You will be given the opportunity to sample special nourishing supplement drinks: these are called ‘fortijuce’ and ‘fortisip’. You will be given some of the drinks to take home with you even if your weight and appetite are normal. You can choose from a variety of flavours.
It is important to keep as active as you can before your operation and if you are a smoker you should stop now. This helps reduce breathing problems after surgery. You can see your GP or pharmacist for advice on products to help you stop smoking.
Please bring a supply of your own medications into hospital with you. These will be stored safely on the ward and will be returned to you on discharge.
Please also bring a supply of comfortable ‘day clothes’ as you will be encouraged to return to normality as quickly as possible after your operation, and this includes getting dressed.
Eating and drinking
Prior to your surgery you will be able to eat and drink as normal unless you are required to take medication to clear the contents of your bowel. If this applies to you it will be discussed with you at pre operative assessment.
In preparation for your operation and in addition to your normal diet, you should aim to take three of the “Fortisip/Fortijuce” supplement drinks per day, for each of the 2 days before admission. Each drink can be sipped over a few hours.
When you are admitted to the ward after your operation, the supplement drinks will continue to be available to you, and you will need to continue with three per day.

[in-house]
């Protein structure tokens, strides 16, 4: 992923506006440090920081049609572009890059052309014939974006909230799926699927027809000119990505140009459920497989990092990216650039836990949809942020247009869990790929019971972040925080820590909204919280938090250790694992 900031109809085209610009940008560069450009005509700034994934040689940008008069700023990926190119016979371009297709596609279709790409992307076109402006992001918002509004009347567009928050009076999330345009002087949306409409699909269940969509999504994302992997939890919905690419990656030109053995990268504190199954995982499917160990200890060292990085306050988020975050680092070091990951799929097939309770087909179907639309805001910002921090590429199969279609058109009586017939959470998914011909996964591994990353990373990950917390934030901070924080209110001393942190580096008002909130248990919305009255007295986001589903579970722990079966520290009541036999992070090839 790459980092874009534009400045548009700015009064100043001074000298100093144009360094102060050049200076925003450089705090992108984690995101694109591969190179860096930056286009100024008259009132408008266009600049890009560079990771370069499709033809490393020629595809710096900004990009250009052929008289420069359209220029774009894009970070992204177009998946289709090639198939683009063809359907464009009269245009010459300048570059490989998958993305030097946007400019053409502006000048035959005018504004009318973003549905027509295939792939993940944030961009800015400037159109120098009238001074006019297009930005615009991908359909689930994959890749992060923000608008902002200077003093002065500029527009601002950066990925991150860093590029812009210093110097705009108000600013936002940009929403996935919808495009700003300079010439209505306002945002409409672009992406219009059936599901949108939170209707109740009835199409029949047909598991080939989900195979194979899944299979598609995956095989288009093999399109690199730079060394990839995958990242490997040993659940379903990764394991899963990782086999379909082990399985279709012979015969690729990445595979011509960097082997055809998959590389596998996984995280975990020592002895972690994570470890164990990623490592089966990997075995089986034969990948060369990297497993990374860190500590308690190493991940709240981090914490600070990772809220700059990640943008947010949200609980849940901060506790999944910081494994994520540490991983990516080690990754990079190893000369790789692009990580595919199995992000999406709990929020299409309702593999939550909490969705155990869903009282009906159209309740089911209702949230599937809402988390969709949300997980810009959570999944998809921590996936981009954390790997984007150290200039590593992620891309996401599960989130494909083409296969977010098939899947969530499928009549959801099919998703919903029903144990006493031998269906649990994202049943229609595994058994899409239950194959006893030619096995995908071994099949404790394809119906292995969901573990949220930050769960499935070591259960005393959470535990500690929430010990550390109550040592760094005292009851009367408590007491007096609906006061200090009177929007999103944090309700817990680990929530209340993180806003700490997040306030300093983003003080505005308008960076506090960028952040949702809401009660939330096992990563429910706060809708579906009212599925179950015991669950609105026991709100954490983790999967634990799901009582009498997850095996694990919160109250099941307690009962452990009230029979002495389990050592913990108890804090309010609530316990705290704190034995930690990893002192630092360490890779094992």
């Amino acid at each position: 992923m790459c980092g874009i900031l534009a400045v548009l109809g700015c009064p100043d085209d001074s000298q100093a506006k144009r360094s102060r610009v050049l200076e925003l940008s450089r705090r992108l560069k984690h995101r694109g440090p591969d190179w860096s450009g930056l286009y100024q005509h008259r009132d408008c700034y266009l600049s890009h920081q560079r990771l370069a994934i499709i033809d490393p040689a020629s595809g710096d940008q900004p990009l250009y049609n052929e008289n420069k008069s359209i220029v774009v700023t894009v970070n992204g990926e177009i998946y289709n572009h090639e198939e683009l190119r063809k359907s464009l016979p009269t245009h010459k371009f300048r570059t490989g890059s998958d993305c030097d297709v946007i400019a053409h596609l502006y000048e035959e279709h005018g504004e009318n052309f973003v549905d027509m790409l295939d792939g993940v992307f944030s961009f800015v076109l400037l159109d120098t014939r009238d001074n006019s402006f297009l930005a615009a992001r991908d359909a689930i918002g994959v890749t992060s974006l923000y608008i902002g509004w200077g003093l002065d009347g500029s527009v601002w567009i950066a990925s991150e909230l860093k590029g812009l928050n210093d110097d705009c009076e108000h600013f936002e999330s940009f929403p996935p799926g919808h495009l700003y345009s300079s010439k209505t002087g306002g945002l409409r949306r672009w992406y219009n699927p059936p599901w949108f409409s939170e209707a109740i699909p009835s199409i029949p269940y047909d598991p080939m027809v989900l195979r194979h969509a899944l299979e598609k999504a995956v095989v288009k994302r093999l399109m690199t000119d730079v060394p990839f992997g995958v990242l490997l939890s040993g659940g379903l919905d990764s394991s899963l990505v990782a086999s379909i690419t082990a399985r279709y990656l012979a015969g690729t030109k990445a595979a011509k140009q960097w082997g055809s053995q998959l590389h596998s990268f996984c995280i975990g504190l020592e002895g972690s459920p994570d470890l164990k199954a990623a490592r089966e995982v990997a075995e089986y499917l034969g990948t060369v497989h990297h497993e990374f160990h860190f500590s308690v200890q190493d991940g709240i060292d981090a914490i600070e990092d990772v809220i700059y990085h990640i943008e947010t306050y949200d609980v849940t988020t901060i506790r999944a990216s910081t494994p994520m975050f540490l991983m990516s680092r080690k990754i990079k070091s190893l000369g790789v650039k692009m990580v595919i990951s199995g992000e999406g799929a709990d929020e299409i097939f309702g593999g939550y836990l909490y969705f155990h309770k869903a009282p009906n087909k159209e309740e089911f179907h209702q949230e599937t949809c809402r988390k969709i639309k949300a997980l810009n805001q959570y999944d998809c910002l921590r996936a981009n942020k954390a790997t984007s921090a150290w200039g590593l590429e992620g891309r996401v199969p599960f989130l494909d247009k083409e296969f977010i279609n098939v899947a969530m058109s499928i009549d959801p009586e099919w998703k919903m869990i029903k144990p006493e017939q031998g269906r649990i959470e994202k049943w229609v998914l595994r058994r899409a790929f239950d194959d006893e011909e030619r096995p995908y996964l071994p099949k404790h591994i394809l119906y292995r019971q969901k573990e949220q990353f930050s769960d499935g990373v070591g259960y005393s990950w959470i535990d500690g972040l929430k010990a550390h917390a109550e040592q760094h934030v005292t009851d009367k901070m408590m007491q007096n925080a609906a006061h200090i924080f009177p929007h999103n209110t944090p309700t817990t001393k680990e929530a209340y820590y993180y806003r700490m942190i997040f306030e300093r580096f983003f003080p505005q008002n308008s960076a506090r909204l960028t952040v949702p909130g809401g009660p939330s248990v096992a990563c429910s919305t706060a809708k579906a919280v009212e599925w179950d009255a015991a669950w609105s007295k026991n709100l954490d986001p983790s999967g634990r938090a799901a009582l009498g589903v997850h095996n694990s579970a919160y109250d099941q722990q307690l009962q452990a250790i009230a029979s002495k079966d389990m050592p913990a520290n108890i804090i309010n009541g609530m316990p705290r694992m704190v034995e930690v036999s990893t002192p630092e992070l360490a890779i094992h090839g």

The supplement drinks are important to help with wound healing, to reduce the risk of infection and aid with your overall recovery. It is important that you also continue to have a variety of other non-fizzy drinks during your hospital stay.
As well as the supplement drinks mentioned, you will also be required to take special carbohydrate drinks called ‘Pre Op’. You will require two drinks the night before and two drinks on the morning of your operation.
You may continue to eat for up to six hours before your operation and drink clear fluids for up to three hours before.
A few hours after your operation you may start to drink and eat if you wish. It is important that you eat and drink early after your surgery. Staff will help and advise you. Initially some patients may find a low fibre diet more tolerable. You will be encouraged to help yourself to the supplement drinks from the fridge. You will be expected to recommence the supplement drinks to help build up your strength following surgery.
Recent studies show that chewing gum after an operation can be helpful towards improving your recovery by assisting the bowel to return to its normal function. On the day you come into hospital bring some chewing gum with you. After your operation chew gum for 15 minutes, three times a day, until your bowel function returns to normal.
Preparing for theatre
Before your operation you may need 1-2 enema(s) to empty your bowel contents. Some patients may be required to take medication the day before in order to achieve this. This will be fully explained if this applies to you.
In order to help prevent blood clots you will be required to wear special support stockings (TEDS). The nurse will need to measure your legs to obtain the correct size.